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Arctic sea ice reaches historic summer low

    Arctic sea ice

Scientists have recorded the third-lowest level of summer Arctic sea ice since data collection began more than 30 years ago.

The National Snow and Ice Data Center, which uses satellite imagery to track the so-called summer minimum, said the Arctic ice sheet had reached its minimum on Sept. 10, and that it was headed back into its winter growth cycle.

The minimum this year, however, was 25% below a 31-year average (1979-2010), a deficit of 625,000 square miles. 

NSIDC reported:

This is only the third time in the satellite record that ice extent has fallen below    5 million square kilometers (1.93 million square miles), and all those occurrences have been within the past four years. The minimum for 2009 was 5.10 million square kilometers (1.97 million square miles), fourth lowest in the satellite record.

Despite a late start to the melt season, the ice extent declined rapidly thereafter, with record daily average ice-loss rates for the Arctic as a whole for May and June. Assuming that we have indeed reached the seasonal minimum extent, 2010 would have the shortest melt season in the satellite record, spanning 163 days between the seasonal maximum and minimum ice extents.


Polarbear Declining seasonal sea ice sheets have had a deadly effect on the polar bear, which was given federal endangered species protection in 2008 -- the first species to be listed explicitly as a victim of climate change.

-- Geoff Mohan




Photo: A mother polar bear and cubs on the shore of Hudson Bay, near Churchill, Manitoba, Canada. Credit: Jonathan Hayward/AP

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Hold on, the overall melting wasn't quite over. The ice extent reached another minimum on September 18 -- 8 days after the original minimum that this article reports.

What about ski instructors will we be given compensation for the lak of snow around the world and the rize of temperature

Data Analysis of Recent Warming Pattern in the Arctic

Masahiro Ohashi1) and H. L. Tanaka2)

1) Graduate School of Life and Environmental Sciences, University of Tsukuba
2) Center for Computational Sciences, University of Tsukuba


In this study, we investigate the mechanism of the arctic warming pattern in surface air temperature (SAT) and sea ice concentrations over the last two decades in comparison with global warming since the 1970s.
According to the analysis result, it is found that the patterns of SAT and sea ice before 1989 are mostly determined by the Arctic Oscillation (AO) in winter. In contrast, arctic warming patterns after 1989 are characterized by the intensification of the Beaufort High and the reduced sea-ice concentrations in summer induced by the positive ice-albedo feedback.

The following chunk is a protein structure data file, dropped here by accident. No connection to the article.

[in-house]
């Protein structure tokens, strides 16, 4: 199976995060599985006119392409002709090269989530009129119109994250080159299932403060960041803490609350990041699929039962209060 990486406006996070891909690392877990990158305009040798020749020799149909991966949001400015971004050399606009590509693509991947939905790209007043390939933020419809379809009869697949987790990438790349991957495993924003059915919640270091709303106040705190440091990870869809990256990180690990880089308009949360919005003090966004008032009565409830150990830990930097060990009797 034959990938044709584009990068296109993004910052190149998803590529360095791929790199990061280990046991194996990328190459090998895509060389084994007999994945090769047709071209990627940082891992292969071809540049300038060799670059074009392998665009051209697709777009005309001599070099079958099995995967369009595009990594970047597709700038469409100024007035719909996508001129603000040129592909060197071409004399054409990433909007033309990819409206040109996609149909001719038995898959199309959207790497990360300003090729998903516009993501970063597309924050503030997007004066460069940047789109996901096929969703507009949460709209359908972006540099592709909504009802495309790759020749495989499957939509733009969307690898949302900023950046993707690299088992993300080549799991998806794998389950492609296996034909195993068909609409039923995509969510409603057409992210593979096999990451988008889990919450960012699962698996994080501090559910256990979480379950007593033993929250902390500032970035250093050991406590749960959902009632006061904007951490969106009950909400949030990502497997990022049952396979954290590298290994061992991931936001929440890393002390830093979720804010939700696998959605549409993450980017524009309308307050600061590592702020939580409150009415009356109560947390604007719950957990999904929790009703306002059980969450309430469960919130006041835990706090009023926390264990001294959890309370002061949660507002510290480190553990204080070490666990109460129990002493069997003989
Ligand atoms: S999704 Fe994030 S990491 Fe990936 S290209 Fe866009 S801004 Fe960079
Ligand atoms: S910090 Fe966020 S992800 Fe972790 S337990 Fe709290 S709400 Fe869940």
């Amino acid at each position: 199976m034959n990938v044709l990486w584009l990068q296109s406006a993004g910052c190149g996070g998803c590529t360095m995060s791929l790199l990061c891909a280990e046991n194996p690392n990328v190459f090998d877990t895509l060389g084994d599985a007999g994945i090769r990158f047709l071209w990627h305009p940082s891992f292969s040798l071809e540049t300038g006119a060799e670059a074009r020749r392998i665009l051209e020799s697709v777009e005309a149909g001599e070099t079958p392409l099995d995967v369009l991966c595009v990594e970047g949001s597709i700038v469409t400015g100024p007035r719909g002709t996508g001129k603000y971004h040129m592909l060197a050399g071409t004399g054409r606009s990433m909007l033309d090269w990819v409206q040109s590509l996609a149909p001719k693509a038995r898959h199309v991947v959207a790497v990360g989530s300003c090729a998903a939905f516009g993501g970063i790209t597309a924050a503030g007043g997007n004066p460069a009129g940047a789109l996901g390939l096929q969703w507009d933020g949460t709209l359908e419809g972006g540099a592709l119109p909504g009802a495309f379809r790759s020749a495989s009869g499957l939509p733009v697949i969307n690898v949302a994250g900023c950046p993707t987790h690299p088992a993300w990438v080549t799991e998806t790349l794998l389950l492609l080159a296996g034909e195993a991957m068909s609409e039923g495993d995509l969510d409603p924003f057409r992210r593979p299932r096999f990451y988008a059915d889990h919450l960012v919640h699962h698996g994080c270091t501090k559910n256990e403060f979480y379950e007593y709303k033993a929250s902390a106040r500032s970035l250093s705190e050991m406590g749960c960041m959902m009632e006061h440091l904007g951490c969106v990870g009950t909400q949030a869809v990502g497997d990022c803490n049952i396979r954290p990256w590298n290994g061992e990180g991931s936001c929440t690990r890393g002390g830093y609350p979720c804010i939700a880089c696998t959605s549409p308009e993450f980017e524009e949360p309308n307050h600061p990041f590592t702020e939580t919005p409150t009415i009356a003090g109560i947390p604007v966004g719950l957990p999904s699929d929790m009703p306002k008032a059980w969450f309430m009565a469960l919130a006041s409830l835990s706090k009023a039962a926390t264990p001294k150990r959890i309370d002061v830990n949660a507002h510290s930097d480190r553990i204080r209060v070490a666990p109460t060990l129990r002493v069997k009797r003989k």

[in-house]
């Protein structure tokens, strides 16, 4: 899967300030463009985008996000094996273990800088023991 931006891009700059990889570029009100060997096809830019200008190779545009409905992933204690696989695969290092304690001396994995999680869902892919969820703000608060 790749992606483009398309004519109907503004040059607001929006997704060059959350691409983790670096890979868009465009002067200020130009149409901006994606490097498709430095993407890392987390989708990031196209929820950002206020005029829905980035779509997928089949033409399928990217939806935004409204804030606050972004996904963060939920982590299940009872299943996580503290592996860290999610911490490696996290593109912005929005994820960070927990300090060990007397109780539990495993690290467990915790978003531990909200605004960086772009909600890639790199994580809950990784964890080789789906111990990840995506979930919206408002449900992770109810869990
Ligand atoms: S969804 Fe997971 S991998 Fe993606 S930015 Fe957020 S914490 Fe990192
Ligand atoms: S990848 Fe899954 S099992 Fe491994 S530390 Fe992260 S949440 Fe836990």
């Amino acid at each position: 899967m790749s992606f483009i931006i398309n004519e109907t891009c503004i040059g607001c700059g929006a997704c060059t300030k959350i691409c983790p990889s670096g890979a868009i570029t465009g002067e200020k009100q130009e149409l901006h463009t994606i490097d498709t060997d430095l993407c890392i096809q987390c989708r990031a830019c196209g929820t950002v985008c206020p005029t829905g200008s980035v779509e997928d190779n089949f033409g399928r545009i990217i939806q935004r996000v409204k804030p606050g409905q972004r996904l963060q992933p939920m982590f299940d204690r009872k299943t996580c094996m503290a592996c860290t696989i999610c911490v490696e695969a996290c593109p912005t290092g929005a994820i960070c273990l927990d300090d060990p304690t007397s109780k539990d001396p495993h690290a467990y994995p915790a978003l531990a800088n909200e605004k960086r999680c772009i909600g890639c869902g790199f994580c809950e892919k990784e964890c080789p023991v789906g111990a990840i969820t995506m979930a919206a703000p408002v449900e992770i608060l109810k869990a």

It is concluded that the arctic warming before 1989 especially in winter was explained by the positive trend of the AOI. Moreover the intensified Beaufort High and the drastic decrease of the sea ice concentrations in September after 1989 were associated with the recent negative trend of the AOI. Since the decadal variation of the AO is recognized as the natural variability of the global atmosphere, it is shown that both of decadal variabilities before and after 1989 in the Arctic can be mostly explained by the natural variability of the AO not by the external response due to the human activity.

Author’s Commentary

“According to our result, the rapid warming during 1970-1990 contains a large fraction of unpredictable natural variability due to the AO. The subsequent period of 1990-2010 indicates a clear trend of the AO to be negative. The global warming has been stopped by natural variability superimposed on the gentle anthropogenic global warming. The important point is that the IPCC models have been tuned perfectly to fit the rapid warming during 1970-1990 by means of the ice-albedo feedback (anthropogenic forcing) which is not actually observed. IPCC models are justified with this wrong scientific basis and are applied to project the future global warming for 100 years in the future. Hence, we warn that the IPCC models overestimate the warming trend due to the mislead Arctic Oscillation.”

And Walrus too.


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